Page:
Leon, who grew up in New York, ad­mits that he har­bored the the­atri­cal dreams for his first film, the 2012 ca­per com­edy “Gimme the Loot.” And those dreams came true: The film wound up play­ing in more than 50 the­aters through­out the coun­try. But for “Tramps,” he said in a re­cent tele­phone con­ver­sa­tion, “it was go­ing to be a ma­jor chal­lenge to get crowds into the the­ater. And the re­al­ity is that most peo­ple would end up see­ing it on a stream­ing ser­vice any­way.”

When Net­flix bought “Tramps” in Septem­ber, Leon cried with re­lief that he could make his in­vestors whole, and that the pres­sure of fill­ing the­aters was lifted. De­spite his con­fi­dence in the film, Leon ob­served, “It’s far from a slam dunk. There are no known quan­ti­ties, it’s not a hor­ror movie, it doesn’t fea­ture the Rock. There are no TV ac­tresses tak­ing off their clothes. But on VOD, some­one will buy it.”

Leon’s sen­ti­ments were echoed by Ma­con Blair, whose movie “I Don’t Feel at Home in This World Any­more” opened the Sun­dance Film Fes­ti­val in Jan­uary be­fore go­ing di­rectly to Net­flix. Blair had tried to get fi­nanc­ing for the se­ri­o­comic thriller for about a year, but was un­able to coax fa­mous-enough ac­tors to sat­isfy stu­dios and in­vestors. When he made the deal with Net­flix, he said, the com­pany sup­ported his choice of Melanie Lynskey and Eli­jah Wood for the lead roles, and completely left him alone while film­ing.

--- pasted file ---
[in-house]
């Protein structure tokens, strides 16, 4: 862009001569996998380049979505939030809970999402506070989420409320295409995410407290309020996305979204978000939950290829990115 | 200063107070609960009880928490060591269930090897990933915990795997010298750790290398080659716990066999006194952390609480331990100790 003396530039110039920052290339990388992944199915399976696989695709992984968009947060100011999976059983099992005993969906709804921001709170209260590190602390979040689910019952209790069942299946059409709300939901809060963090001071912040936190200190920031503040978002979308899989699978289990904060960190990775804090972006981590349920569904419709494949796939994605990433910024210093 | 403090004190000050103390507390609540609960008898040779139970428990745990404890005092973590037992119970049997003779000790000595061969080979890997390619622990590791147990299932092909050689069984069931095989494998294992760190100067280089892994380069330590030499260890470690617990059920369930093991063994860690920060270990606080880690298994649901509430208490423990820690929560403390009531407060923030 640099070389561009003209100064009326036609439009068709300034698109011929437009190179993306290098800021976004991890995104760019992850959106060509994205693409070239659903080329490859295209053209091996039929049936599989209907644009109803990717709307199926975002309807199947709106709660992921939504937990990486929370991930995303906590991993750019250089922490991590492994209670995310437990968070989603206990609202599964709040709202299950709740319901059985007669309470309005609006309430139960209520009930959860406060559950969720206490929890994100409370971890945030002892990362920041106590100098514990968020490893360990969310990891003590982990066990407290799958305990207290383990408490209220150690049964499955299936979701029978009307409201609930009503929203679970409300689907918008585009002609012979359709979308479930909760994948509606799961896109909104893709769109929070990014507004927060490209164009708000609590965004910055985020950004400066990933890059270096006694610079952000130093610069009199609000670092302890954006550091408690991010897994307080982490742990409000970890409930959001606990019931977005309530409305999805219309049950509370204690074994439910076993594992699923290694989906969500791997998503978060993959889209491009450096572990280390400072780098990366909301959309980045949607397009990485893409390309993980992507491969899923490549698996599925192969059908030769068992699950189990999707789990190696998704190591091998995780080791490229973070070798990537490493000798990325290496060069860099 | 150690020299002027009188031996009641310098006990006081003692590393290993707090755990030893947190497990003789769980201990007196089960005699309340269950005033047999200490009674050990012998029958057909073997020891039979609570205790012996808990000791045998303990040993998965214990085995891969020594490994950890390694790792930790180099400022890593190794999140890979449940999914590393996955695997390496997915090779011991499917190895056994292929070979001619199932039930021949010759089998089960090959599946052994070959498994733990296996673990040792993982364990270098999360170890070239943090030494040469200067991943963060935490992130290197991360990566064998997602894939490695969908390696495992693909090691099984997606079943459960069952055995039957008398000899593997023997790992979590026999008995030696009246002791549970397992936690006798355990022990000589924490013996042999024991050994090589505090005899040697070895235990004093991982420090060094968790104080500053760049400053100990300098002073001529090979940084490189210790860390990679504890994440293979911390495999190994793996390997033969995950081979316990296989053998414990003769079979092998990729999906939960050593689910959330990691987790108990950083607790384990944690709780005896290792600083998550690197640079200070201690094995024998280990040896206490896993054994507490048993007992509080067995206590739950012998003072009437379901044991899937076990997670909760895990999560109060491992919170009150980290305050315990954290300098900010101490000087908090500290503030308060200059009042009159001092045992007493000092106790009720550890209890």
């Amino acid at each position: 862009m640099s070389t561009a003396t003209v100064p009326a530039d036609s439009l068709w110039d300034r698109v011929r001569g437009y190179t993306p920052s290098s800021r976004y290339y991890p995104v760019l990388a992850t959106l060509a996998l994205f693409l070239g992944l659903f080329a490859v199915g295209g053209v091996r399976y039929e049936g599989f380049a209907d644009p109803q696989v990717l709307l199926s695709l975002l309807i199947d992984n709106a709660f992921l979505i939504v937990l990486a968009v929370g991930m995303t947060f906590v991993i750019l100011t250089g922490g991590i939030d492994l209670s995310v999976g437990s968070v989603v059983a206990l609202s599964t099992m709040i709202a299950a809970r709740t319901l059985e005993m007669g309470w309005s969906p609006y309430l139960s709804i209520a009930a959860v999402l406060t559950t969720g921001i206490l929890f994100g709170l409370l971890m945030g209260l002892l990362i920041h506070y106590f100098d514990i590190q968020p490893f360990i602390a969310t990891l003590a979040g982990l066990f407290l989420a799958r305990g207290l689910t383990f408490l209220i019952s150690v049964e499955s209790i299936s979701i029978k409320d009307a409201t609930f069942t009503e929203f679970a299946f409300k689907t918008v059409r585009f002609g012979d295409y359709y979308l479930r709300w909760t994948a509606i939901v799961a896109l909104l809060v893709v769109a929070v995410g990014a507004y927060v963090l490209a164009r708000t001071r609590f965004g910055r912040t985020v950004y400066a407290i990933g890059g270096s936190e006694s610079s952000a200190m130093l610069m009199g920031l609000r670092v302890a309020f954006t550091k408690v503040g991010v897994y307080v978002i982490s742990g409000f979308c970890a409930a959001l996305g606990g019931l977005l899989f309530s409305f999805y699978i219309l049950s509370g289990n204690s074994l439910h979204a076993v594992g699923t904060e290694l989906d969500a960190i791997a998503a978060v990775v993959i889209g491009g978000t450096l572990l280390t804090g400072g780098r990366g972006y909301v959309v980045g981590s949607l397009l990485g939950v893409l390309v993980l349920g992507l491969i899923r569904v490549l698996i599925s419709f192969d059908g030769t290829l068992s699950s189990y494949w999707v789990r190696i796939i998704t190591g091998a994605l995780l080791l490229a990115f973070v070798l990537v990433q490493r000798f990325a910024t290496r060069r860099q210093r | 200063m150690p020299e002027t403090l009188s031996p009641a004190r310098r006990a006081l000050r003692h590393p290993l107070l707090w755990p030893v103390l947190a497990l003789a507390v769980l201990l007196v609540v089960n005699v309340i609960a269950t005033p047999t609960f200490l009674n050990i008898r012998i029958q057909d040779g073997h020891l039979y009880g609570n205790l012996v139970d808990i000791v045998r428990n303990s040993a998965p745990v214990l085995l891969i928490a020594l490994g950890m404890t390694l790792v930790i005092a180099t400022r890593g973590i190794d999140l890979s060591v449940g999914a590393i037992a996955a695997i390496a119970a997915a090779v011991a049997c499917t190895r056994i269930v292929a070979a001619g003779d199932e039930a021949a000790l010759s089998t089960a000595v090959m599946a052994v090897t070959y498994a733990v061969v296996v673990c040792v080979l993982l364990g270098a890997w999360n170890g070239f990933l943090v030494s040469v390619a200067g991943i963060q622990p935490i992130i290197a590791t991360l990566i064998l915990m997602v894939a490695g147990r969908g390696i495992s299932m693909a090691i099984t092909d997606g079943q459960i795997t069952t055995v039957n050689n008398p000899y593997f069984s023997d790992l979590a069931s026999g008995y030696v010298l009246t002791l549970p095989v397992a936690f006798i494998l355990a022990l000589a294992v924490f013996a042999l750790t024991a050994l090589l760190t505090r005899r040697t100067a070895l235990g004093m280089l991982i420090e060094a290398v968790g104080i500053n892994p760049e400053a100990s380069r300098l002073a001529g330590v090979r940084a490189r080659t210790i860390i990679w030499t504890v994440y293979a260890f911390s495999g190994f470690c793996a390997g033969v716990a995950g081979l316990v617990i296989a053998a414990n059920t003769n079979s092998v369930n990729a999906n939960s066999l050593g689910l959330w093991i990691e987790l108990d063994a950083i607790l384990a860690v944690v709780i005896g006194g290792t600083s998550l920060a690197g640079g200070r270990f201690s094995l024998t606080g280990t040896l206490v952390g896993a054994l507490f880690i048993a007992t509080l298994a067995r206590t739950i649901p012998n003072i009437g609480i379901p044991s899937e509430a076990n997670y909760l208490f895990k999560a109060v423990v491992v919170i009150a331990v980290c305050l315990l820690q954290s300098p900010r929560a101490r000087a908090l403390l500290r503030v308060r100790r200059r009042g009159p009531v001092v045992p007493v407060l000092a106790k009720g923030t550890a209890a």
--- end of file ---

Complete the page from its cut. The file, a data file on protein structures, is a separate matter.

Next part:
“Yeah, it would be rad to get your movie into the­aters, but ei­ther the movie hap­pens or it doesn’t hap­pen,” Blair said philo­soph­i­cally. “And, if it does hap­pen, not only does it hap­pen, it gets to hap­pen with this huge amount of cre­ative con­trol with the ac­tors you want, and they to­tally stay out of your hair.”

Thanks to rec­om­men­da­tion al­go­rithms and sub­scriber data, Net­flix is able to make sure that films such as “Tramps” and “I Don’t Feel at Home in This World Any­more” get in front of view­ers who are likely to en­joy them — and, more cru­cially, to tell their friends that they en­joyed them. (The com­pany doesn’t make its view­ing sta­tis­tics pub­lic.) It’s the same model used by Ama­zon’s Video Di­rect ser­vice, on which such di­rect-to-stream­ing movies as “The Break-In” and “Black Field” have found im­pres­sive au­di­ences, purely on the ba­sis of the site’s if-you-liked-this-you’ll­like-that user in­ter­face.